Big change requires big action. Proponents of the new energy revolution know that progress is often incremental, but sometimes the moment calls for greater ambition.

In a rare sign of cooperation and consensus, the makers of local and state building codes approved a series of changes to the commercial section of the 2012 International Energy Conservation Code (IECC) that will take efficiency standards to unprecedented levels. The changes are being lauded as the largest single-step efficiency increase in the history of the national model energy code.

Attendees at a conference in North Carolina in late October voted almost unanimously in favor of the proposal, which was submitted jointly by the New Buildings Institute (NBI), the American Institute of Architects and the U.S. Department of Energy (DOE).

The 2012 IECC addresses such measures as cooling, lighting, quality assurance and renewable-energy standards. It contains many first-ever, important technical features, including a new section on commissioning, pathways to use daylighting, and options for the use of on-site renewable energy.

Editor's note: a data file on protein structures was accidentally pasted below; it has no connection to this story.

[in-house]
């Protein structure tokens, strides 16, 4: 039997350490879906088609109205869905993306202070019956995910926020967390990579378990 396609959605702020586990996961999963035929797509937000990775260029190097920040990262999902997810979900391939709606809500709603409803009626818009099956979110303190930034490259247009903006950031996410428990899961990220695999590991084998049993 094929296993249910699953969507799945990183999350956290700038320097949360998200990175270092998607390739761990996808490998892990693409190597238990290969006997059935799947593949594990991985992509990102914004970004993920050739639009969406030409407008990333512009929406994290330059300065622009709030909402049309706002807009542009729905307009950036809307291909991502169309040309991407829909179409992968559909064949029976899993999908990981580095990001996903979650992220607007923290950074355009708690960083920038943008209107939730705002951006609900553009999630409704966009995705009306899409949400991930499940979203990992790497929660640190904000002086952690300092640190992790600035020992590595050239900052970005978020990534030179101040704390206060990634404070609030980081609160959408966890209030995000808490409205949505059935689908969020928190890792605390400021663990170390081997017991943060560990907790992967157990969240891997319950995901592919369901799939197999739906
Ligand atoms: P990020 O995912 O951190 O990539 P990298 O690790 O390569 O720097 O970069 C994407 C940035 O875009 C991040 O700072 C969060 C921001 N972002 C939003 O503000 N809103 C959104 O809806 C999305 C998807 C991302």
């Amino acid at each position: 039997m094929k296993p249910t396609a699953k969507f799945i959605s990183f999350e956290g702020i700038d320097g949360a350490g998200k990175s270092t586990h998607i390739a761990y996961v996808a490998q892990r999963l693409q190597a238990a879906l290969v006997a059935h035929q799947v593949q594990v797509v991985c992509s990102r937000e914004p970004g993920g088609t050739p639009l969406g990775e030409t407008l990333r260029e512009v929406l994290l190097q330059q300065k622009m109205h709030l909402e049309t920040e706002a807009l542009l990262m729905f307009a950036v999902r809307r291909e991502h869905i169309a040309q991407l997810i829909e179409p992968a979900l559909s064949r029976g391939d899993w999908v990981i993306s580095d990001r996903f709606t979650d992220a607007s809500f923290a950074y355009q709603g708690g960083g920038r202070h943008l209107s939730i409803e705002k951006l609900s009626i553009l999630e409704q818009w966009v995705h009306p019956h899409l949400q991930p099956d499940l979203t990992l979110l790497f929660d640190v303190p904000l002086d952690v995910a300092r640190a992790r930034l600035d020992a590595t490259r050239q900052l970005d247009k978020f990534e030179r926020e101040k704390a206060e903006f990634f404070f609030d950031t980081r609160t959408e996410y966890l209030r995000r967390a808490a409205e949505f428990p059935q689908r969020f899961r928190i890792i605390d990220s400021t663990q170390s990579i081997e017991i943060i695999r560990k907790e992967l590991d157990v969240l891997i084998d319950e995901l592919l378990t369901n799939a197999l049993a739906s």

It is worth noting that the ultimate goal of one of the sponsors, the Washington State-based NBI, is net-zero energy buildings—those that meet all power needs through renewable resources. However, the organization has set its sights on the more achievable goal of a 50 percent improvement in efficiency from current code requirements.

The new codes may come up short of even that ambitious standard, but the progress will be no less impressive. According to computer modeling, the changes are expected to result in a 30 percent reduction from current levels in commercial energy use by new and renovated buildings constructed under the guidelines. The effect of this reduction will be significant. According to the DOE, buildings account for 40 percent of all energy use in the United States.

The 2012 IECC will be published in April 2011 for adoption by state and local agencies.